For most businesses, email plays a pivotal role in their overall marketing strategy. In fact, according to a Salesforce report, 73 percent of B2B marketers say email is essential for growth.
Of course, we're not talking about the blast emails from the past or purchasing lists of people to bombard with messaging. A cohesive inbound marketing strategy is the secret to success, but how does email fit in — and how is it superior to outbound email?
Inbound as a Strategy
Today's buyers are in control of the sales process. Smart marketers know how to lay down a path for these savvy buyers to make it easy for them to find what they're looking for. This path, or the inbound method, allows buyers to research, compare, and make decisions on their own and email marketing is a key player.
Rather than sending random pitches via email, a B2B inbound strategy allows marketers to use email to meet buyers at every stage of the process with customized, tailored messaging designed to help steer the buyer toward a sale.
In other words, rather than treating email as a separate strategy — like a mailed flyer — marketers are finding success when using it as part of a broader content marketing strategy that's far more effective. Here's why it works.
1. Recipient's Choice
One of the most important distinctions between traditional outbound email marketing and inbound marketing is putting the audience in the driver's seat. When you build a list using inbound methods, every contact has opted into receiving your messages, so you know they want to see them.
You can build lists by attracting subscribers from blogs, offering premium content downloads in exchange for contact information, and other methods of reaching out, such as social media. Once someone has subscribed, he or she should also have the ability to unsubscribe as well as change subscription options to tailor messaging to their needs and preferences.
2. Better Segmentation
No matter what you're buyers are looking for, there are very few messages that every person on your list is interested in. When you're creating lists based on inbound subscribers and their activity, you'll also be compiling information about that user that you can use to craft better and more targeted content. You may have fewer recipients for each message, but highly targeted messages will be far more successful for you and less annoying for your readers.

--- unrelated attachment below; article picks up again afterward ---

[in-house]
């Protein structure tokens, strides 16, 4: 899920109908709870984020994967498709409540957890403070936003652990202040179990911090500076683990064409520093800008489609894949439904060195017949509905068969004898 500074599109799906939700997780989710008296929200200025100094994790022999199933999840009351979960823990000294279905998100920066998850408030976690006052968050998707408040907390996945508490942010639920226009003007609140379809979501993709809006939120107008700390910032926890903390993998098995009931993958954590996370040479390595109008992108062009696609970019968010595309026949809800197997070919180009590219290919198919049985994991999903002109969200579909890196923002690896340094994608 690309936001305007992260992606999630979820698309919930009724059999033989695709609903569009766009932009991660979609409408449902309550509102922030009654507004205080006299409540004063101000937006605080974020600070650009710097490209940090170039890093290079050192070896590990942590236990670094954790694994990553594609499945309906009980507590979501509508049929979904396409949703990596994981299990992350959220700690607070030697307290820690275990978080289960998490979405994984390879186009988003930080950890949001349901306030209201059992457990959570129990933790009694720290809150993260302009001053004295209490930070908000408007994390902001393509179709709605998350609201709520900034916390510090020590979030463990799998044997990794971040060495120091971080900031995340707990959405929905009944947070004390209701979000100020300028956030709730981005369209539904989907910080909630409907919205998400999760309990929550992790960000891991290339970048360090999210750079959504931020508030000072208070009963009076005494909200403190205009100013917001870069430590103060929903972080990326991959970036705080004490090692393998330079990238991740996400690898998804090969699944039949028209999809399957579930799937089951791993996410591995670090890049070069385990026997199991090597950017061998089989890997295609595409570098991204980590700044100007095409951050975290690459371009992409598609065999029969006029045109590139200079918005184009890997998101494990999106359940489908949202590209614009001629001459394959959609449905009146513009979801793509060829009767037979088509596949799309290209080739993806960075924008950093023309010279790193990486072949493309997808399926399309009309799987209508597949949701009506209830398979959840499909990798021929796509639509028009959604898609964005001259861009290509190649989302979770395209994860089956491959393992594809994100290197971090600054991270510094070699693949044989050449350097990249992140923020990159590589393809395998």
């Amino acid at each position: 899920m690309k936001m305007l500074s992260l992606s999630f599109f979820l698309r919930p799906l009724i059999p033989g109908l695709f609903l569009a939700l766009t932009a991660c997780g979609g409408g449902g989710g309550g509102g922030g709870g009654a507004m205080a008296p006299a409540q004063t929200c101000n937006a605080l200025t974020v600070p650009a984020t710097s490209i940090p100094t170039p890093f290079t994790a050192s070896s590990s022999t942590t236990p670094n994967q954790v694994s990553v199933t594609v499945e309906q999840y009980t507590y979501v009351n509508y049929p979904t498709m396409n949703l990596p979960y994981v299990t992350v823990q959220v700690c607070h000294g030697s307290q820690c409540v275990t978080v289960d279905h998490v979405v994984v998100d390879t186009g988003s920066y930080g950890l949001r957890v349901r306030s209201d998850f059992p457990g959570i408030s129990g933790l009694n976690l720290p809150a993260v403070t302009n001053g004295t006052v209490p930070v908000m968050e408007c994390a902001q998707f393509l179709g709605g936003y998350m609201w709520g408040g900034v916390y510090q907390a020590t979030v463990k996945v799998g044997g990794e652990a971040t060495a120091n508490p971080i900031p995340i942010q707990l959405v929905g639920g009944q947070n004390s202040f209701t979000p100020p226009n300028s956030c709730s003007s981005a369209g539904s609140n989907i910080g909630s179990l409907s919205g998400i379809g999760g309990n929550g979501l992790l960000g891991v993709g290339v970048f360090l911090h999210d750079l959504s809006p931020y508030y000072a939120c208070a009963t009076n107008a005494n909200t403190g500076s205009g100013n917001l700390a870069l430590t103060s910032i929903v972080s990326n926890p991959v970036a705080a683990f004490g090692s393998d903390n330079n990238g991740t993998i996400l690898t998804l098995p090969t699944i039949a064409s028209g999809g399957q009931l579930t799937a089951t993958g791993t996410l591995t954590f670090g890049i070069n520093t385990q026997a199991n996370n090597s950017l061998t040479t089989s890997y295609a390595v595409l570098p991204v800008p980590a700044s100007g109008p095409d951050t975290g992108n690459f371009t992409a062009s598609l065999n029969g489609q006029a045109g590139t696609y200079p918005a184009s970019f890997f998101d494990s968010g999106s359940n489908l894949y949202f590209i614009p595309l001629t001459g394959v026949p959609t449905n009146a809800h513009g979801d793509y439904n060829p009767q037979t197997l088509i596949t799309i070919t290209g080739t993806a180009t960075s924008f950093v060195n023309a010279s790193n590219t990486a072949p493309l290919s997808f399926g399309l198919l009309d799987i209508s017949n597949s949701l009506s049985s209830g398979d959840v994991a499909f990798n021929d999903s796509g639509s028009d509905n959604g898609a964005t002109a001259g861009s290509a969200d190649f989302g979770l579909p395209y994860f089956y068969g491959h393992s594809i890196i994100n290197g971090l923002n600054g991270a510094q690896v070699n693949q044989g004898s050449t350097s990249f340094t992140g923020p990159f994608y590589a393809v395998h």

3. Add Value, Not Pitches
Inbound marketing relies on educating prospects and adding value with each interaction. Rather than using email to go in for the hard sell, an inbound marketing email seeks to help the reader answer questions, solve problems, and build relationships.
In other words, use inbound email marketing to nurture leads and nudge towards a sale while also building relationships with people and establishing trust — all of the key ingredients for closing a deal.
4. Better Timing
A blast email is sent out in hopes of getting a few opens. An inbound strategy relies on data to inform marketers what the best time and frequency for email messaging is, and this will vary widely depending on what your sales cycle is and which segment of your audience you're addressing.
The key is to be consistent without sending too many messages. For most B2B companies, this means every couple weeks is probably enough. Plus, as most recipients will also be at work, the timing should reflect regular working hours. To fine-tune your schedule, be sure to test different days and times to see when your audience is most responsive.
5. Quality Over Quantity
HubSpot defines outbound as a method of marketing seeking to obstruct potential customers. Some obstructive techniques can be successful, especially in-person events like trade shows. When it comes to email, however, obstructing isn't useful. When unsuspecting recipients get messages they find annoying, irrelevant, or simply unwelcome, you're doing more to harm your brand and your long-term success.
When you give your audience control over what they receive and how often they receive it, your marketing messages start to become part of a more significant conversation with your prospects, and not just another commercial sent via email.